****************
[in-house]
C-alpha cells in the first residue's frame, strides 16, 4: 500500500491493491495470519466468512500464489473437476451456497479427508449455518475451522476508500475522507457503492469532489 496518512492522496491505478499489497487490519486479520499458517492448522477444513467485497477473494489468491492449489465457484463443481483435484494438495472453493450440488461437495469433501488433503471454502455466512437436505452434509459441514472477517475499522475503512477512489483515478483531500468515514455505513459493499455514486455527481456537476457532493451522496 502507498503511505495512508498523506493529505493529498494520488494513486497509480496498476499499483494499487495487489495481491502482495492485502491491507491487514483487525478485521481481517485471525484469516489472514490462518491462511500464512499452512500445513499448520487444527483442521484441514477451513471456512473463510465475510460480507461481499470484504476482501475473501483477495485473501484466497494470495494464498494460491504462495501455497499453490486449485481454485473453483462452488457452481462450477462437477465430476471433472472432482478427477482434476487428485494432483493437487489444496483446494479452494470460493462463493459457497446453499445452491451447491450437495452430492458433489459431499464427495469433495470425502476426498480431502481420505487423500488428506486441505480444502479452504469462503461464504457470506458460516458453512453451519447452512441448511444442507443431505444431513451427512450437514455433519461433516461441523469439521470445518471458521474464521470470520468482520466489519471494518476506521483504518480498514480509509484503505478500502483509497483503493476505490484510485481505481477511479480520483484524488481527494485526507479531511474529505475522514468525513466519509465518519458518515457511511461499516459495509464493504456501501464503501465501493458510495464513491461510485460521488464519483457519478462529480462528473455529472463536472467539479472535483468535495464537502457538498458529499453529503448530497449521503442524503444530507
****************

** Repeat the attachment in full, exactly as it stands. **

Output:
[in-house]
C-alpha cells in the first residue's frame, strides 16, 4: 500500500491493491495470519466468512500464489473437476451456497479427508449455518475451522476508500475522507457503492469532489 496518512492522496491505478499489497487490519486479520499458517492448522477444513467485497477473494489468491492449489465457484463443481483435484494438495472453493450440488461437495469433501488433503471454502455466512437436505452434509459441514472477517475499522475503512477512489483515478483531500468515514455505513459493499455514486455527481456537476457532493451522496 502507498503511505495512508498523506493529505493529498494520488494513486497509480496498476499499483494499487495487489495481491502482495492485502491491507491487514483487525478485521481481517485471525484469516489472514490462518491462511500464512499452512500445513499448520487444527483442521484441514477451513471456512473463510465475510460480507461481499470484504476482501475473501483477495485473501484466497494470495494464498494460491504462495501455497499453490486449485481454485473453483462452488457452481462450477462437477465430476471433472472432482478427477482434476487428485494432483493437487489444496483446494479452494470460493462463493459457497446453499445452491451447491450437495452430492458433489459431499464427495469433495470425502476426498480431502481420505487423500488428506486441505480444502479452504469462503461464504457470506458460516458453512453451519447452512441448511444442507443431505444431513451427512450437514455433519461433516461441523469439521470445518471458521474464521470470520468482520466489519471494518476506521483504518480498514480509509484503505478500502483509497483503493476505490484510485481505481477511479480520483484524488481527494485526507479531511474529505475522514468525513466519509465518519458518515457511511461499516459495509464493504456501501464503501465501493458510495464513491461510485460521488464519483457519478462529480462528473455529472463536472467539479472535483468535495464537502457538498458529499453529503448530497449521503442524503444530507